When a member of their workforce is repeatedly absent without prior permission, they can be described as engaging in absenteeism. Although businesses have to contend with their staff missing work for a variety of reasons, the most challenging of these are unplanned absences that they can’t control.

Absenteeism not only impacts a company’s bottom line but also on their staff’s productivity and morale. This post explores the idea of absenteeism, its causes, and the best ways to minimise it.

What is absenteeism?

Absenteeism is a term used to describe a pattern of unplanned, unexplained, or unauthorised absences from work. 

Common causes of absenteeism include:

Sickness or injury

The most common type of unplanned absence is sick leave, when an employee misses work due to illness or injury. Managing sickness absence is a hard balancing act for businesses. On one hand, you want staff to stay away if they’re genuinely sick, but, on the other, you want to minimise sick days. As we cover later in this article, doing your best to keep your workforce healthy is main thing you can do to prevent sickness absence.


An employee is just as likely to take time off for reasons related to their mental health as those pertaining to their physical health, and the most common cause of this is stress.  Persistent levels of elevated stress can make it hard for many workers to face the day, which can result in their absence from work. If such stress is left unaddressed, it will eventually lead to burnout. 

Low workforce morale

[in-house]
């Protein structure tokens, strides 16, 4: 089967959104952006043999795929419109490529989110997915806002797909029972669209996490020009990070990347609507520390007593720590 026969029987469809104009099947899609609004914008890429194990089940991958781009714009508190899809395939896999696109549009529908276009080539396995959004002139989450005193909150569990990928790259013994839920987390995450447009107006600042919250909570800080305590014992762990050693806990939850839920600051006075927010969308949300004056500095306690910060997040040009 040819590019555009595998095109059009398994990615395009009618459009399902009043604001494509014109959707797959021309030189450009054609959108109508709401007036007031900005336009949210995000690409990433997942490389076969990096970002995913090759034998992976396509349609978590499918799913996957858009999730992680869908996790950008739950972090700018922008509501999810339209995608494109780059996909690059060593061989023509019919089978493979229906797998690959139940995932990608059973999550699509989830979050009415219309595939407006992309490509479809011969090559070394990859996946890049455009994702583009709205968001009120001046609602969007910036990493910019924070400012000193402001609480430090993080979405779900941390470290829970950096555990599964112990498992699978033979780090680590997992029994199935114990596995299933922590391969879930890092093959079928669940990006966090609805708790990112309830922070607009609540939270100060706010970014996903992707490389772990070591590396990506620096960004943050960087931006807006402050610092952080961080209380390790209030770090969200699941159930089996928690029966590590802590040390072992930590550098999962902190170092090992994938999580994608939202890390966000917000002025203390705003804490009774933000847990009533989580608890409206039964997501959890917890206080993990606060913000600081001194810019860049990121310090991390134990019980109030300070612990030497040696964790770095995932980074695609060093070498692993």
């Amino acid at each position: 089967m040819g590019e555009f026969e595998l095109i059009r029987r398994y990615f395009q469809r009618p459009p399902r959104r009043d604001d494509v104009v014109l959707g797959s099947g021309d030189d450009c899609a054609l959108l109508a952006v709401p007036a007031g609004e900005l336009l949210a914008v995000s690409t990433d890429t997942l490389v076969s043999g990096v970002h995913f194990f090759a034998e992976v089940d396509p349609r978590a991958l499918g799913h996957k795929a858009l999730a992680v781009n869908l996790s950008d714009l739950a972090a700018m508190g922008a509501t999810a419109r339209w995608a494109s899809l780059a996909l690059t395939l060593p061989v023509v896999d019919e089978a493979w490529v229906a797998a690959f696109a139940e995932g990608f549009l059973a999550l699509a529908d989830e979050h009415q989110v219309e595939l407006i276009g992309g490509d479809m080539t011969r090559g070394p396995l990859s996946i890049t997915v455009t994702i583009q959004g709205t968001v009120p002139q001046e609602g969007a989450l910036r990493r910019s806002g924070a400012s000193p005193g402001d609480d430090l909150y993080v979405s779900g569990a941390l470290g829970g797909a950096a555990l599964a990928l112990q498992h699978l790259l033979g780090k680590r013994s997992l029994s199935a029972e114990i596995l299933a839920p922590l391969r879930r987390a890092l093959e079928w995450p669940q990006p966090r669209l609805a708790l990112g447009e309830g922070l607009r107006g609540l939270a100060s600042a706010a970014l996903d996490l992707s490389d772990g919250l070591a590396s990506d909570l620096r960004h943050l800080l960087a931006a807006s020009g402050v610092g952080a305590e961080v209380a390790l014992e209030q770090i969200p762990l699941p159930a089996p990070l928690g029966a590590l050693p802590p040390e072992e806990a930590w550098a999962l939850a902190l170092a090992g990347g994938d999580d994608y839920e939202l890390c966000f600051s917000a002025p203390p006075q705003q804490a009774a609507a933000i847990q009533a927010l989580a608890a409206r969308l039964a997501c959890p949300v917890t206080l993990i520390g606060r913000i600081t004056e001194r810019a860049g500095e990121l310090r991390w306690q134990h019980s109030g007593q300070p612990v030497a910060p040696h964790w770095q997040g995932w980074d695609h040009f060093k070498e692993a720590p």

If your workforce struggles to get along with one another or frequently clashes with management, workers are more likely to be absent. This can lead to a lack of engagement with their job and less loyalty to the company – further decreasing their motivation to come to work. 

Lack of flexible working practices

If your company doesn’t have any flexible working practices in place, this can result in employees ‘managing their own time’ and contributing to a culture of absenteeism. This includes employees with children who struggle to consistently secure reliable childcare, which can lead to irregular start and finish times. The same could be true of staff with sick or elderly relatives, as well as those with similar responsibilities outside of work that requires them to take time off at short notice.  

Absenteeism is an important metric for businesses because it acts as a strong indicator of their staff’s health, morale, and level of job satisfaction.

What are the effects of absenteeism?

Absenteeism can have a significant impact on a company’s productivity and, consequently, its profitability. 

First and foremost, when employees are absent, they can’t contribute to a company’s output. However, they still contribute to the business’ costs, especially if they have a their own employee sick pay scheme – but at the very least they’ll receive statutory sick pay. 

This absence can go on to affect the rest of the absent employee’s colleagues, some of whom will have to work harder to make up for their not being there. If this happens frequently, this can put a dent in morale, especially if people perceive a member of staff to be ‘getting away with’ not coming into work. At worst, it may cause other workers to intentionally push the boundaries of their attendance and timekeeping to see if they’re treated in the same way as their frequently-absent colleagues. At this point, absenteeism has seeped into your company culture.